Joyce Lagow's Reviews > A Suitable Boy

A Suitable Boy by Vikram Seth
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Apr 20, 2010

it was amazing

A massive (1474 pages), quiet novel that superficially is something of an Indian novel of manners much in the style of the 19th century English novelists, but which also is a history of India at a critical time the early 1950s as experienced by the members of four middle class families and a host of characters from others.[return][return]The central thread of the novel is the search for a husband a suitable boy for Lata Mehra, the younger daughter of Mrs. Rupra Mehra, a widow who lives in the fictional state of Purva Pradesh. Mrs. Mehra s older daughter, Savita, has just been married to Pran Kapoor, a lecturer at Brahmpur University; Pran is the son of the Minister of Revenue for Purva Pradesh, Mahesh Kapoor, who was one of the original freedom fighters for India s independence, and who is now an influential member of the ruling Congress Party. The Meharas and the Kapoors, along with the Chatterjis, an upper-class Hindu family of much more modern habits and the Kahns, a Muslim landowning family, provide the bulk of the characters through whose lives the reader sees India. [return][return] It is 1951, 5 years after independence, and 4 years after the agonizing partition of the subcontinent into India and Pakistan. The politicians have taken over from the British, and Seth s account makes it clear that as everywhere else in the world, mediocrity for the most part rules and those who have risen from powerlessness to power are no different in their ambitions than in any other country. India is still fragile, still troubled with tensions between Muslims and Hindus, floundering in many respects held together mainly through the people s devotion to their Prime Minister, Nehru. While the novel concerns itself with the lives of those in the four families, who are either related by marriage or by ties of friendship, the political life of the country, as seen through the affairs of Purva Pradesh, is a prominent subthread. Hindu-Muslim riots and the elections of 1952 are an integral part of the story and affect the lives of all the families. Since one of the families is that of a powerful Muslim landowner who is affected by the land redistribution act promulgated and fought for by his best friend, Kapoor, Seth s narration shows the consequences both intended and unintended of a well-meaning legislation aimed at giving poor tenant farmers their own land. Some of which actually wind up harming terribly the very people the legislation is meant to help. Seth does this seamlessly within the framework of the lives of his characters.[return][return]Another fascinating aspect of the book is the description of the Hindu religious celebrations. Since the story takes place over a time period of slightly more than one year, all the major religious celebrations are presented as seen through the participation of the characters both the devout older women of the story, the somewhat skeptical younger generation who participate more out of a sense of tradition than piety, and of the men in the families, who are almost universally scornful and impatient with what they view as superstition. A panic during one of the major festivals that causes the deaths of hundreds. The inadvertent intermingling of a Hindu and a Muslim religious procession which results in a horrendous riot. These and more are skillfully interwoven into the main story.[return][return]But what leaps out more than anything else in this vast book is the way that the Indian middle classes have become Anglicized. It is a remarkable description of how an oppressed people long dominated by a ruling class of another race has taken on the prejudices and practices of their oppressors. A suitable boy must be able to speak English without accent. A suitable boy must not be too dark as one of the characters says she does not want her grandchildren to be black. Lawyers in the courts address judges as my Lords . Cricket is a passion.[return][return]One minor flaw that is from time to time irritating: Seth uses a large number of Hindi words for all sorts of things, from the names of trees to fruits to common household items. Most of the time, this is not a problem because either (sooner or later) the meaning becomes clear from the context or the singularity of whatever it is, such as a tree, doesn t get in the way. But from time to time, it s a puzzle to understand exactly what Seth is talking about. Is it a chair? A stool? A bed? Some other piece of furniture? The book would benefit from a glossary.[return][return]There is more to this book, but these are the main threads. It s a quiet book, that at first keeps to its innocent appearance as a book of manners, but slowly draws the reader in to the lives of the characters and the times in which they live. It becomes a page-turner simply because these lives, while quite ordinary in one sense, are caught up in extraordinary times and in a quest to live and be fulfilled when the world around them is changing from the traditional to the inescapably modern. The struggle to adjust, to keep what is valuable and also expected of the traditional to keep purdah in the face of women s voting rights, to accept arranged marriages in a world where young men and women can mingle far more freely than is traditional while adjusting to the freedoms and dangers of the modern world Seth has done a brilliant job of showing us ordinary, believable people caught up in this transition and making their lives absorbing to a reader 50 years later.[return][return]Highly recommended.[return][return]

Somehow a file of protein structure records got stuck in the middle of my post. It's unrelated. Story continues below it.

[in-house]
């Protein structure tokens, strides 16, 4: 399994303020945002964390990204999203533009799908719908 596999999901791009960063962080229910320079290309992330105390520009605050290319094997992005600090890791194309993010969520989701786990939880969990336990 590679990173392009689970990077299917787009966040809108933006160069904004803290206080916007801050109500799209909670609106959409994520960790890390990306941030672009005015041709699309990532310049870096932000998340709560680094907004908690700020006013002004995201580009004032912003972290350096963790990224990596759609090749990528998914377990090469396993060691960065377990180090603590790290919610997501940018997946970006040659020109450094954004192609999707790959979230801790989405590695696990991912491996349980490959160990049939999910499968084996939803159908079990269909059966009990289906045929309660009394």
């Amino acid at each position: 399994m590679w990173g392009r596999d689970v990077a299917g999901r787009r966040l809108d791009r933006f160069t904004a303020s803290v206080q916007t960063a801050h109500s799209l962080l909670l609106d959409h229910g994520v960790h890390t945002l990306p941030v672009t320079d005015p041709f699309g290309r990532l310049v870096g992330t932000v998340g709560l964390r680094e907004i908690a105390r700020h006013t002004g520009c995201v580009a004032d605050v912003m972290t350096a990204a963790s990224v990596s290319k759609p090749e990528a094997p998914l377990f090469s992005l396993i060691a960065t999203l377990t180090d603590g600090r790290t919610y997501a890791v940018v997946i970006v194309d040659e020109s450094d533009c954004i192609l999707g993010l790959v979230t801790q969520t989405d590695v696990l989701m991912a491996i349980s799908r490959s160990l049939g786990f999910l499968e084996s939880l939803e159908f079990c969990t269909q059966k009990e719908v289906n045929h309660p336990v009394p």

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John Trum I just have to say I couldn't have said it better myself. I would just like to add that I think it is incredible that Seth has woven this story together with out a visible crack or contradiction. It is so good for us non-Indians to be able to understand the problems among people of different origins that inhabit the sub-continent but are just as much Indians (or Bengalis) as the others. It's like saying that the Basques are the only ones in Europe that have any rights because they are the only ones that can trace their ancestry back to before Indo-European speaking peoples invaded. What I would like is another book like this but set in 2009 or 10 to be able to understand the situation 60 years later.


Joyce Lagow I agree--I'd love to have an "update".